A lawsuit is a civil action brought by one party (the plaintiff) against another party or parties (the defendants) in a court of law or equity. It is a claim for money damages or other relief.
To file a lawsuit, the plaintiff must first gather facts that support their claims and perform legal research to identify the applicable laws. Then, they must draft a complaint that (1) meets all federal, state, and local rules for filing; (2) is concise and plain; (3) includes separate counts for each legal claim; (4) properly alleges subject matter jurisdiction, personal jurisdiction, and venue; and (5) cites to relevant statutes and cases that support these allegations.
After the complaint is filed, the plaintiff must serve it on the defendants. Usually, this means having someone hand-deliver it to them or hiring a process server to do so. Once the defendant receives it, they have an opportunity to submit their response to the claims made in the lawsuit and supporting documentation.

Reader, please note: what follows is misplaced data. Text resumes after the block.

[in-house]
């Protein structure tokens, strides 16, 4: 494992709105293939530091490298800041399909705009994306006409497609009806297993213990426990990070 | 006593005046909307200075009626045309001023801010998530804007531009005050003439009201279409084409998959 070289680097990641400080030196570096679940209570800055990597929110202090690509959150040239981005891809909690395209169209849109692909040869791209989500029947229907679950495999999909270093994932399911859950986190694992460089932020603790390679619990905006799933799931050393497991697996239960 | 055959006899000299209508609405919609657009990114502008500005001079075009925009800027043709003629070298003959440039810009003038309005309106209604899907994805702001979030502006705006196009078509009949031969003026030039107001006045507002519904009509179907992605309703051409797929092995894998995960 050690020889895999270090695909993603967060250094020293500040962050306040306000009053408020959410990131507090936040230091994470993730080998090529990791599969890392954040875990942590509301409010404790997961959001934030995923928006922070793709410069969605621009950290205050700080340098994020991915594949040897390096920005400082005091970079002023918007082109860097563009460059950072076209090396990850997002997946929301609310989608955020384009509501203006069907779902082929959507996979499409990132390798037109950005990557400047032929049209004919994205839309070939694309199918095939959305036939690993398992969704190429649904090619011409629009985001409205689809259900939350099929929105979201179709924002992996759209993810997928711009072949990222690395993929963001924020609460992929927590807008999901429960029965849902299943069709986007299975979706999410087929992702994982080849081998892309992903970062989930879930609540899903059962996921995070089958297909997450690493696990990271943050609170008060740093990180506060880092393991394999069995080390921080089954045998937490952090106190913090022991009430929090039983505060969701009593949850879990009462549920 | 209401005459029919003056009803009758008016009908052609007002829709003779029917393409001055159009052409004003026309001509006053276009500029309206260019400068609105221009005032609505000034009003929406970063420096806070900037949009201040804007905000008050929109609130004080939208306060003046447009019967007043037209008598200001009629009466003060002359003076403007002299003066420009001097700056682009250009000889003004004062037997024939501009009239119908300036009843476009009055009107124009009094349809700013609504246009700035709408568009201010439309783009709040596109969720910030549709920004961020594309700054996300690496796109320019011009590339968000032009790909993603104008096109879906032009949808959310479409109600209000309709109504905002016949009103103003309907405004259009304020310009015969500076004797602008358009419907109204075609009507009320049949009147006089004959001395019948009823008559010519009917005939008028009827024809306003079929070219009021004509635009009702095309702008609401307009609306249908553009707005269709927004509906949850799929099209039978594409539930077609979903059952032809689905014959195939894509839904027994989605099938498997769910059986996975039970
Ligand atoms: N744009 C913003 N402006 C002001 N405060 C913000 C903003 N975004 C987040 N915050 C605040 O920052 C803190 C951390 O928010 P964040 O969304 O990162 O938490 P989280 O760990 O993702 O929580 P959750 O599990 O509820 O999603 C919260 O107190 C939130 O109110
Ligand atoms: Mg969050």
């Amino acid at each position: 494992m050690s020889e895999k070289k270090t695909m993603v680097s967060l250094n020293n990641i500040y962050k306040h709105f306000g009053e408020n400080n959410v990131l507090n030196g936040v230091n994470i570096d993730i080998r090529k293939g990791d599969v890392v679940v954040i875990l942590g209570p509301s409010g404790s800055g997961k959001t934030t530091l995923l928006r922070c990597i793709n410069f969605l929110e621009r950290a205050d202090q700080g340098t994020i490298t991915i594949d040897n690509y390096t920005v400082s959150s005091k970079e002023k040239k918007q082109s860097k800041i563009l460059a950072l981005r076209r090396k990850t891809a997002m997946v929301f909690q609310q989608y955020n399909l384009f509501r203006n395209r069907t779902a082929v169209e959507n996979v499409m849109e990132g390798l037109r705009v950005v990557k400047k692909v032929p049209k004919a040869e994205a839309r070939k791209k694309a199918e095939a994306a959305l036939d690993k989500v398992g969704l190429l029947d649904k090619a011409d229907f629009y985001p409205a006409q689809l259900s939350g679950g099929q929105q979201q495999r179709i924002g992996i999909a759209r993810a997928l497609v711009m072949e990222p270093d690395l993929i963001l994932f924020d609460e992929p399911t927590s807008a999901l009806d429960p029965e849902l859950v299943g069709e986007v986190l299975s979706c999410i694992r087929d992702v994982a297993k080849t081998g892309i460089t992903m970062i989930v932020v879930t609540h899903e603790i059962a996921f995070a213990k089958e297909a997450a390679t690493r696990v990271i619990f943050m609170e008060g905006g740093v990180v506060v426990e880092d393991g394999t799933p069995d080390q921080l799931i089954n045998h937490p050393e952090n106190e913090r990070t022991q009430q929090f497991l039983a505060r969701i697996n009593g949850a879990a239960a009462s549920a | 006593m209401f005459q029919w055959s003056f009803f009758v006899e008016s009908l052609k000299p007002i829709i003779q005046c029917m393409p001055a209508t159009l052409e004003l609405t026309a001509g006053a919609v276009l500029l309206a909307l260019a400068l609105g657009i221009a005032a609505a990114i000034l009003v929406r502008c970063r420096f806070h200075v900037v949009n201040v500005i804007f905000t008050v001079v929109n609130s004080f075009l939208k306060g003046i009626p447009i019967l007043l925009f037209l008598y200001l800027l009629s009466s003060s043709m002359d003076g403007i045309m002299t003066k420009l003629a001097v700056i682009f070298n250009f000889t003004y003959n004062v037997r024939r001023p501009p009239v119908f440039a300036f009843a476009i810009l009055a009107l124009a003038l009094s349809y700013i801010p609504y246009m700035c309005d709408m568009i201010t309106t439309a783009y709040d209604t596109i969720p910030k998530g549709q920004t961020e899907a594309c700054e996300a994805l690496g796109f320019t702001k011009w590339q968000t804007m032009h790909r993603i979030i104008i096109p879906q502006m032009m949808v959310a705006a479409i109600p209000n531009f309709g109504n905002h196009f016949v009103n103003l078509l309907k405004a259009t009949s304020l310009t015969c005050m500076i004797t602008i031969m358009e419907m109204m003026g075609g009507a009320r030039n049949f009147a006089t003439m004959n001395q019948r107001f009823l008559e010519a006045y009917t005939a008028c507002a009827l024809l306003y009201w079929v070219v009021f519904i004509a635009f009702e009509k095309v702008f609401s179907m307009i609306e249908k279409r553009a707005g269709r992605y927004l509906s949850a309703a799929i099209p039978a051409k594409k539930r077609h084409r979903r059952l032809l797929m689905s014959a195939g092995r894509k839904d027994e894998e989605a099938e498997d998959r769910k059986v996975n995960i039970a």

If the plaintiff successfully proves every element of their case, they win the lawsuit. The court will award them damages which usually mean the defendant must pay a sum of compensation to make them whole and may also order the defendant to do or not do certain things called equitable relief.
The plaintiff can also add new claims to the complaint after it has been filed as long as the statute of limitations has not expired. However, it is important to be very careful when adding new claims or changing old ones as some courts have specific rules about how this must be done.